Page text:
Exclusive Interview: Meet The Loved Ones’ Princess Robin McLeavy

ON

On the eve of the release of The Loved Ones, a wicked Australian import from writer-director Sean Byrne, Shock Till You Drop spoke with actress Robin McLeavy, the film’s mad prom queen.

McLeavy plays Lola Stone, a young woman who has her eye on Brent (Xavier Samuel).  Unfortunately, he’s not keen on taking her to the prom, so, Lola and her father snatch up Brent so Lola can have a prom to call her own at home.

And things get very, very weird and violent from there.

Head inside to see what McLeavy – who appears on Hell on Wheels and will be seen in this summer’s Abraham Lincoln: Vampire Hunter – had to say about her psychotic turn in the film, what helped her delve into Lola’s headspace and her “Cat Face.”


Shock Till You Drop: What I love about the film is the gender role reversals here – you’re in a position of power…

Robin McLeavy: Yes sir!

Shock:  That must have excited you…

McLeavy:  It did, and I wouldn’t do a horror film in a victim role because that frustrates me as a woman to see women portrayed as victims.  It was refreshing to read this script and see how in control Lola is and how imaginitive she is with her acts of violence and manipulation.

Shock: Prior to Loved Ones, had you turned down horror films before because you were asked to be the victim?

McLeavy: Normally, I’m an absolute wimp when it comes to horror films.  Usually when I read horror scripts, I have to be close to people or reading during the day or I’ll freak myself out.  I’m not normally attracted to horror because it’s something that terrifies me.  But this role was uniquely twisted that it was a bit of a dream to explore.  Lola is like a demented little child, really.  This whole evening of torturing Brent…I saw it like a series of magic tricks, like a party with daddy and Lola running this wonderful show. Sean wrote so much color in the script, I knew it was going to be special.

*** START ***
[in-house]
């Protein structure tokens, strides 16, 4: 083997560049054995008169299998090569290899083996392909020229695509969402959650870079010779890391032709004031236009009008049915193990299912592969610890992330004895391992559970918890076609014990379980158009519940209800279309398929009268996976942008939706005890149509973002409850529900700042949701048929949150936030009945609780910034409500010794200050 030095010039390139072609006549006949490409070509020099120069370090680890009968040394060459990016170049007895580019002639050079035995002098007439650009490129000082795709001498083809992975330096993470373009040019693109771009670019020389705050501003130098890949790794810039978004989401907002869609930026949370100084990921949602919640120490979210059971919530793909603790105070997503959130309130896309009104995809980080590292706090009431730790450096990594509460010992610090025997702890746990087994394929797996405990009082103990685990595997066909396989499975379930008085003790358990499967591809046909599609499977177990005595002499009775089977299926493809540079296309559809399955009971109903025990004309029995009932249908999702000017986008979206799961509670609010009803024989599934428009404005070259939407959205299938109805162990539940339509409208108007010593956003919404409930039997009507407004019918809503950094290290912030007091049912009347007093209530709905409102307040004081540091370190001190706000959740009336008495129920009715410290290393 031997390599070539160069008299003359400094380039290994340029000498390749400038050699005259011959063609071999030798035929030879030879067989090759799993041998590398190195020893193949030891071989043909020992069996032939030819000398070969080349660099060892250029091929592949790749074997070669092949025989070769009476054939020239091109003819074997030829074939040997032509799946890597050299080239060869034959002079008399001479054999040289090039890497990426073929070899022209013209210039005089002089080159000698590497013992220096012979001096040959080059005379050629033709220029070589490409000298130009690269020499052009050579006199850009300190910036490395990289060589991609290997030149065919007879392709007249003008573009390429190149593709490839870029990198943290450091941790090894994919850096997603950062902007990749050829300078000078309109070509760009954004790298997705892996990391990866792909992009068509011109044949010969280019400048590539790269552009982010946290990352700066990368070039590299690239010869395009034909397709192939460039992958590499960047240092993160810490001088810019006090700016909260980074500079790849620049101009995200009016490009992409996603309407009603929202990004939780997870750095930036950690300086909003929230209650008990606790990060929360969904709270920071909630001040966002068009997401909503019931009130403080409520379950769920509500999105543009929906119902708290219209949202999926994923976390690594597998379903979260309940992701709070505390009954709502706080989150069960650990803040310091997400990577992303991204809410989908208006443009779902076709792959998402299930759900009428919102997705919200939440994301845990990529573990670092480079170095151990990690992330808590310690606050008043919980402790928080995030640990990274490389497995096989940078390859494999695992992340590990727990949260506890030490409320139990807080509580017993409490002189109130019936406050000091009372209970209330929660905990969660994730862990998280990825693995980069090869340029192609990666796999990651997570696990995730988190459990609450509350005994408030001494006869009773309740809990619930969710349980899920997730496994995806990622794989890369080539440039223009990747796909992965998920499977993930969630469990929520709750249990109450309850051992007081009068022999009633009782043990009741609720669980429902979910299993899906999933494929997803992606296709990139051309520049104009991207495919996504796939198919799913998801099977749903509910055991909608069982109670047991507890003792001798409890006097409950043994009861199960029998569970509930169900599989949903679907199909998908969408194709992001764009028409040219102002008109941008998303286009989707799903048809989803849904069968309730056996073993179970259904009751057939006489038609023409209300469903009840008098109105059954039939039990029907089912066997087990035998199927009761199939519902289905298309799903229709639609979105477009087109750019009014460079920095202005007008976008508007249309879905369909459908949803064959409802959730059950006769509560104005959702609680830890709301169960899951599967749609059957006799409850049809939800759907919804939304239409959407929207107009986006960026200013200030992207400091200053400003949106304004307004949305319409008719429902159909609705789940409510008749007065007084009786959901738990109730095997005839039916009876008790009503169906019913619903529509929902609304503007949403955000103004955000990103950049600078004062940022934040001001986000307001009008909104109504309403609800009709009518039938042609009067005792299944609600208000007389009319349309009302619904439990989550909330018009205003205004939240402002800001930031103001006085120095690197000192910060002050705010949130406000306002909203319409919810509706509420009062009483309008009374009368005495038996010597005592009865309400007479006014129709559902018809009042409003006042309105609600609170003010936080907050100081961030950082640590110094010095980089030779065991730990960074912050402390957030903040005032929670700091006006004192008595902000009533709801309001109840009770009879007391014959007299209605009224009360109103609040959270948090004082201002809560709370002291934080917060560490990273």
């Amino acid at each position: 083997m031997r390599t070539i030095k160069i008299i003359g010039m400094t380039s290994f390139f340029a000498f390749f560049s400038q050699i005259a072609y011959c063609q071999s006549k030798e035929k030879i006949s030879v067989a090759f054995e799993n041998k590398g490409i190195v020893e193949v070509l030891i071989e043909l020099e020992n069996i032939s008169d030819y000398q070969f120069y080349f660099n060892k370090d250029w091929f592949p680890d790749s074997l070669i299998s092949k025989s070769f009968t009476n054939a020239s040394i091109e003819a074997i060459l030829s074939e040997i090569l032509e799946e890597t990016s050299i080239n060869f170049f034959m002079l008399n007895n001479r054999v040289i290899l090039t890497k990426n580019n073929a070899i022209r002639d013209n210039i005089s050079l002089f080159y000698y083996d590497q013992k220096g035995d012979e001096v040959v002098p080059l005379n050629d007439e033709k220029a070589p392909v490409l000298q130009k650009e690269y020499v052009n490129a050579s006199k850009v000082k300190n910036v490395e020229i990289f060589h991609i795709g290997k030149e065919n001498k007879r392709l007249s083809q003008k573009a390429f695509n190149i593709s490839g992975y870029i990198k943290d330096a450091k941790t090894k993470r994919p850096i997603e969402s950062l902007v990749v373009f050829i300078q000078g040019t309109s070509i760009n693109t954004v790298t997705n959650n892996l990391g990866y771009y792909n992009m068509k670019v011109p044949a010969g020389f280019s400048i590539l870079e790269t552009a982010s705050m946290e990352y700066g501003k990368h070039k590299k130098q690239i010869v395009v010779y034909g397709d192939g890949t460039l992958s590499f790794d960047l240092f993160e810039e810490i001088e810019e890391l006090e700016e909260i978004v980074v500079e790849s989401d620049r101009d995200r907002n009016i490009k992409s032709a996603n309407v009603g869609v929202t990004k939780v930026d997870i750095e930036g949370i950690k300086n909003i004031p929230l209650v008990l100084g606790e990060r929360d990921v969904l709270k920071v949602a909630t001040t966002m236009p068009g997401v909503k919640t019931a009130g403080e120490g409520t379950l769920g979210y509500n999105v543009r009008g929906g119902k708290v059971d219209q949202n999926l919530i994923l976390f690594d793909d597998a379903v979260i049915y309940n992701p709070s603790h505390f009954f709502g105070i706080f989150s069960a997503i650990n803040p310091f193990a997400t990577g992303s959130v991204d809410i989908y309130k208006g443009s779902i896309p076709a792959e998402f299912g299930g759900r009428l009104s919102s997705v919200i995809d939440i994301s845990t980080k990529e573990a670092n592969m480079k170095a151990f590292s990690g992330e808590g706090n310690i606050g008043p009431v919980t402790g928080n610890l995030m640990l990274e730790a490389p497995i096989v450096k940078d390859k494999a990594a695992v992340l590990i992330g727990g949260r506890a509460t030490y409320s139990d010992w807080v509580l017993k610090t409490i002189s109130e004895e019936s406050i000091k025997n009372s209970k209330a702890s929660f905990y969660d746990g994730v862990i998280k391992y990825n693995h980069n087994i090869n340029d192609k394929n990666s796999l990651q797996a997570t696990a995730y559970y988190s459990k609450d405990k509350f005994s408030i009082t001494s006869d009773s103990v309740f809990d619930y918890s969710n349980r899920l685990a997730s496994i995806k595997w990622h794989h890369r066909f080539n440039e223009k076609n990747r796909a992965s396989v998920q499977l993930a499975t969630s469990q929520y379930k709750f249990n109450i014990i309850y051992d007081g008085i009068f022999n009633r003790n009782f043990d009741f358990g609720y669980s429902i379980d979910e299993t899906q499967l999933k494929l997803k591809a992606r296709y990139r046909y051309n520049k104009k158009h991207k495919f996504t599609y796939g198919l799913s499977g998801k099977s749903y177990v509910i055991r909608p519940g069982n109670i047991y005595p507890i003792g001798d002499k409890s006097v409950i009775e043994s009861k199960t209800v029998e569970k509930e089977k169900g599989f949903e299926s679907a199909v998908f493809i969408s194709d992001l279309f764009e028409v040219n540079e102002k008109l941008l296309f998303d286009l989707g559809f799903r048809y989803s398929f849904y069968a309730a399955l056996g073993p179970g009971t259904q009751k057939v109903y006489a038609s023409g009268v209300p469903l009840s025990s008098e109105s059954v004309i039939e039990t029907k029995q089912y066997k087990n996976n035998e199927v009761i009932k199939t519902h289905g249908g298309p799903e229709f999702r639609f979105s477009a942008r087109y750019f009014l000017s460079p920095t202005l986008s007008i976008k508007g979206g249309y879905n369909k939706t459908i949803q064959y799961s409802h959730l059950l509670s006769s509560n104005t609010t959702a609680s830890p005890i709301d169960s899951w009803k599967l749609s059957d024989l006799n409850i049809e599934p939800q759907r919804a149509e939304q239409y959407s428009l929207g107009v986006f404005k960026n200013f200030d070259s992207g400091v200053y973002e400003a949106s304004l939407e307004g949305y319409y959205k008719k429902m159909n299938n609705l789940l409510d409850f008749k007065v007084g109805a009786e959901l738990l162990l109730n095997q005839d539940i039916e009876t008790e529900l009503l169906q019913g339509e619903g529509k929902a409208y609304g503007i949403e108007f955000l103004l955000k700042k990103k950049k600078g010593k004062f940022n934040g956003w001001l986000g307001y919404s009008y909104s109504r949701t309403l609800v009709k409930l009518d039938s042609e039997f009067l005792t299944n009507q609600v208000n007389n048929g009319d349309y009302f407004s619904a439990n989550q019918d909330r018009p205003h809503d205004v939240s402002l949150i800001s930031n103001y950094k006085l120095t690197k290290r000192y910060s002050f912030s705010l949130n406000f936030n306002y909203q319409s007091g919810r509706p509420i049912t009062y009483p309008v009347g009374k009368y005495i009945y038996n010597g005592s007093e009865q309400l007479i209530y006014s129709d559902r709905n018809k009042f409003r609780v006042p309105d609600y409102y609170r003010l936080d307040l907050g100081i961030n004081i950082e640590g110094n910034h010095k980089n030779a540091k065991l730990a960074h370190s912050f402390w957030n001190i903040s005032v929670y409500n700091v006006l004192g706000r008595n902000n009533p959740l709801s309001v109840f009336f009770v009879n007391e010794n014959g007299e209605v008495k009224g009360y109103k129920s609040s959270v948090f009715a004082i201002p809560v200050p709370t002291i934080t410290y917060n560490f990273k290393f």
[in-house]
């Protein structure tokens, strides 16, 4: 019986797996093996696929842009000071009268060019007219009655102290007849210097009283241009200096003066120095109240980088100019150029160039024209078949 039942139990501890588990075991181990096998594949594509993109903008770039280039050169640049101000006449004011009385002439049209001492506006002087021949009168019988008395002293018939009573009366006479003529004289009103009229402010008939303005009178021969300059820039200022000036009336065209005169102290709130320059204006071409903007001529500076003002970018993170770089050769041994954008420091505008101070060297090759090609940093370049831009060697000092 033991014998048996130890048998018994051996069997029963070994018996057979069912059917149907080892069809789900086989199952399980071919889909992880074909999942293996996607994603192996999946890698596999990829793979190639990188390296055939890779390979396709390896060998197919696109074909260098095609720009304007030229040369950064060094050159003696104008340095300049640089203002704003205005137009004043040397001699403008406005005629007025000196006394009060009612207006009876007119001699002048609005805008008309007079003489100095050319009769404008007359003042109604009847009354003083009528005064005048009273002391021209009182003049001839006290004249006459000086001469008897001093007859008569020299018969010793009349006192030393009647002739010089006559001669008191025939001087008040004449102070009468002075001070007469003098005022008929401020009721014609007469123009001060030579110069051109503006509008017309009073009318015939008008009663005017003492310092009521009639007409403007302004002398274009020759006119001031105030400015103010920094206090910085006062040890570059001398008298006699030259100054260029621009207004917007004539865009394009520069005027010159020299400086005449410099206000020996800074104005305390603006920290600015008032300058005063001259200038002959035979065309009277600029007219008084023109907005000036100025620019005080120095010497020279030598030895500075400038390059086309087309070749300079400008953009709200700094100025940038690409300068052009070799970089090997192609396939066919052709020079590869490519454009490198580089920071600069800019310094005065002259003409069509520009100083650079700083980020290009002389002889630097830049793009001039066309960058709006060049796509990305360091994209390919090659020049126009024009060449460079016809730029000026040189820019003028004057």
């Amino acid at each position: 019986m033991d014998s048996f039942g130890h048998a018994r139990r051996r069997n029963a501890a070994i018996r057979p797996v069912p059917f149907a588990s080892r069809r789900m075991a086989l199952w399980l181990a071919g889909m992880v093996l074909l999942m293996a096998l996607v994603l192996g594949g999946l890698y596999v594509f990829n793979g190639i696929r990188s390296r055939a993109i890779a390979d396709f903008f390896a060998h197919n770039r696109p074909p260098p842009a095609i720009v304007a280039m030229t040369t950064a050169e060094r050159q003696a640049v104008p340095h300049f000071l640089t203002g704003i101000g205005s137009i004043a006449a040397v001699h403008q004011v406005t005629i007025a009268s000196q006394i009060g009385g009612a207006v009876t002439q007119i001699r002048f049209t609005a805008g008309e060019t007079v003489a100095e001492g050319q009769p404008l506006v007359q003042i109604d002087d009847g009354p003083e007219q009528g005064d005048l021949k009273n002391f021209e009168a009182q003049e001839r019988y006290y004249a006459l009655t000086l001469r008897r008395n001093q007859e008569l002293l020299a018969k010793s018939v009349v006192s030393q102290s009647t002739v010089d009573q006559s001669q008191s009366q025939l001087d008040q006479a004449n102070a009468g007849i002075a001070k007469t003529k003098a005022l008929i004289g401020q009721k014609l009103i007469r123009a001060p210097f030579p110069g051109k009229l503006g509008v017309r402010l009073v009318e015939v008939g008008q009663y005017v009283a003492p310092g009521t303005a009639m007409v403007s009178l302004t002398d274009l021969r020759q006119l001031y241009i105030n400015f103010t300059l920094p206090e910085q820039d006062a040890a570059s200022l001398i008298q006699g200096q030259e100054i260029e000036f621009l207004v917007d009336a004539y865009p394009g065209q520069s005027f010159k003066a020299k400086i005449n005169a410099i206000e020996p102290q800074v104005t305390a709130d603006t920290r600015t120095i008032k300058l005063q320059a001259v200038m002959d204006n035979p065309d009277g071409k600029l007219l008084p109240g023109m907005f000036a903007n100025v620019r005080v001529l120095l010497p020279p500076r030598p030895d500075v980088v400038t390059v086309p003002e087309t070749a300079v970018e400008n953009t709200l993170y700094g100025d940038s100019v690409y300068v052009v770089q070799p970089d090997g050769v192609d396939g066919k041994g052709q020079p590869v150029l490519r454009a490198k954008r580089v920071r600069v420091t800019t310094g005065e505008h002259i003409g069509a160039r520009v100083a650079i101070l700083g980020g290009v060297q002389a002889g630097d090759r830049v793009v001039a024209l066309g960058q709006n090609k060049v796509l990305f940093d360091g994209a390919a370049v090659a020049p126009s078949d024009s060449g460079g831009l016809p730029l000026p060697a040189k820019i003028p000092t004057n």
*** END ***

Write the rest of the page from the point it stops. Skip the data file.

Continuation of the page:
Shock:  What part of yourself were you excited about bringing to the part that perhaps wasn’t in the script?

McLeavy:  I read the Oliver Sacks book The Man Who Mistook His Wife for a Hat and it takes time to describe mental illness in a way that’s non-judgemental and it’s kind of fantastical that these fits of episodes of mental illness that people have are quite joyful and ecstatic.  I wanted to bring this feeling of joyfulness and play to it and I think that’s what makes it creepy and delectable. [laughs]  You want to feel that when you’re watching this kind of film.

Shock:  Did John Brumpton, the actor who plays your father in the film, help you slip into Lola’s skin, too?  How did you two get along in order to find that creepy, uncomfortable playfulness you two have?

McLeavy:  He’s a great actor and he’s got this Aussie quality to him that’s very specific.  I grew up in Tasmania which is full of men like him.  He’s a jokester and doesn’t take things too seriously.  We joked around a lot, so that was good bonding for us.  [laughs]  We broke out into fits of laughter a lot, which is a bit disconcerting. [laugh]

Shock:  Were there any particulary moments that pushed and challenged you?

McLeavy:  The drilling scene we did a lot of coverage on and we did it over and over.  It was pretty manic.  Sean, the director, wanted me to do this face that I developed with him.  It’s called the “cat face.” Sean kept yelling “Cat face!  Cat face!”  I had to clench my face up and offer this physical, concentrated exertion which was exhausting.  Sean is great and his energy is rapid.  He wants to get all of the details and he’s open to collaborating.

Shock:  For many in the U.S., this is going to be their first exposure to you – are you concerned you’ll now be seen as the actress who takes on psycho roles?

McLeavy:  As far as the horror genre goes, I’m a bit weary to take on further roles as a crazy bitch.  I have a lot of admiration now for the genre than I did.  I know how die-hard the fans are, but I guess it depends on the script.  From a creative angle, I probably have to do a romantic comedy and step away from the crazy a bit.

Shock:  A romantic comedy without the drills…

McLeavy:  Oh, thanks!


The Loved Ones opens in limited release Friday, June 1st.